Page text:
Just how important are Powers of Attorney?

Are they more important than a Will?

Lasting powers of Attorney - are they more important than a Will

There is a perception that Lasting Powers of Attorney (LPA's) are something that are done at a later stage in life. In fact Lasting Powers of Attorney are equally as important at a younger age. Whilst we all hope that we do not ever lose capacity unfortunately there is no guarantee. Capacity could be lost as a result of brain tumour, stroke or an unforeseen accident.

In the case of Mr Visser a 38 year old man suffered a brain injury as a result of a serious crash that left him unable to make decisions for himself. Fortunately Mr Visser had given his wife Power of Attorney which allowed her to fulfil his wishes and turn off his life support machine. This decision which would not have happened had she not had Power of Attorney. The story is heart breaking and it emphasises the importance a Power of Attorney has for everyone of all ages. If Mrs Visser had not had Power of Attorney she would have had to apply to the Court of Protection for a Deputyship Order, an application which can take around 7 months and is very costly.

Lasting Powers of Attorney allow you to appoint people to make difficult decisions and fulfil your wishes when you are no longer able to. Anyone over the age of 18 can make a Power of Attorney, so long as they still have capacity.

There are two types of Lasting Powers of Attorney. Firstly, the Property and Financial Affairs Power of Attorney which allows Attorneys to deal with your money and  property. It can be used by Attorneys as soon as the document is registered, meaning that this covers physical frailty such as being unable to leave the house due to a broken leg or you are out of the country.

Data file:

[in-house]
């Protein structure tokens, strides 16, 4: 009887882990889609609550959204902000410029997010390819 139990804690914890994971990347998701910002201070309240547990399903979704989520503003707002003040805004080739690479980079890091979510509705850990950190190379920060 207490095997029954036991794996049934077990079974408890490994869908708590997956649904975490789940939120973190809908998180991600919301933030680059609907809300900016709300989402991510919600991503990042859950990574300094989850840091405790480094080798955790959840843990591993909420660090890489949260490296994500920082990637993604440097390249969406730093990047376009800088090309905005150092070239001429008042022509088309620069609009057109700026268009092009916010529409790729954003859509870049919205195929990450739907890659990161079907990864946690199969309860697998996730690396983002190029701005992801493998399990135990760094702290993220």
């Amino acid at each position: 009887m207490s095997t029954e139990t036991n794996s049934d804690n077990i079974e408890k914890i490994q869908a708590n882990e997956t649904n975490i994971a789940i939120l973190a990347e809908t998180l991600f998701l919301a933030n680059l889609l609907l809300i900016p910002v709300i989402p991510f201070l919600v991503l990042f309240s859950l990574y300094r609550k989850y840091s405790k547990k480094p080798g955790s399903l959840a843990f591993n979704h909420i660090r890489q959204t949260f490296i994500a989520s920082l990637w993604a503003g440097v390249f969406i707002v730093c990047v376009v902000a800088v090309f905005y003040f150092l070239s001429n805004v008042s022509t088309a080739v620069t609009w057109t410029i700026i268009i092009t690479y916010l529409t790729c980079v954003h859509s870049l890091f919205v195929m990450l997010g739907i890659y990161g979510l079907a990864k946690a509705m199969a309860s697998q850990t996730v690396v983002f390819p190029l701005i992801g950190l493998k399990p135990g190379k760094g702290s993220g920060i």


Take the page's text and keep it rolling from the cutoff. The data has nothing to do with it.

The second type of LPA is the Health and Welfare Power of Attorney which allows Attorneys to refuse or consent to any medical treatment or deal with issues if in a care home. This Power of Attorney only comes into play once you have lost capacity. The Health and Welfare Power of Attorney, as demonstrated above, is equally as important as the Financial Power of Attorney.

Another case that demonstrates the importance of having an LPA is Ross & Davies v Cardiff Council where a women was in a care home and her husband wanted to take her on a final cruise. The woman was physically fine but had some memory difficulties. The care home said no and the case went to the Court of Protection. The Court stated that she did in fact have the capacity to decide whether she wanted to go or not and accordingly allowed her to go. Had the husband had a Power of Attorney for his wife the case would never had gone to Court and incurred the unnecessary expense.

Powers of Attorney are equally as important as Wills and therefore something that everyone should consider.

For further information and advice concerning Lasting Powers of Attorney or a Will please contact our Wills, Trusts & Probate team on 01733 882800 or email info@hcsolicitors.co.uk.

Author

Emily Lowndes, Paralegal

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This article has been prepared for general interest and information purposes only; it does not constitute legal advice and should not be relied on as such. While all possible care has been taken in the preparation of this article, no responsibility for the accuracy and/or correctness of the information and commentary set out in the article, or for any consequences of relying on it, is assumed or accepted by the firm or the authors.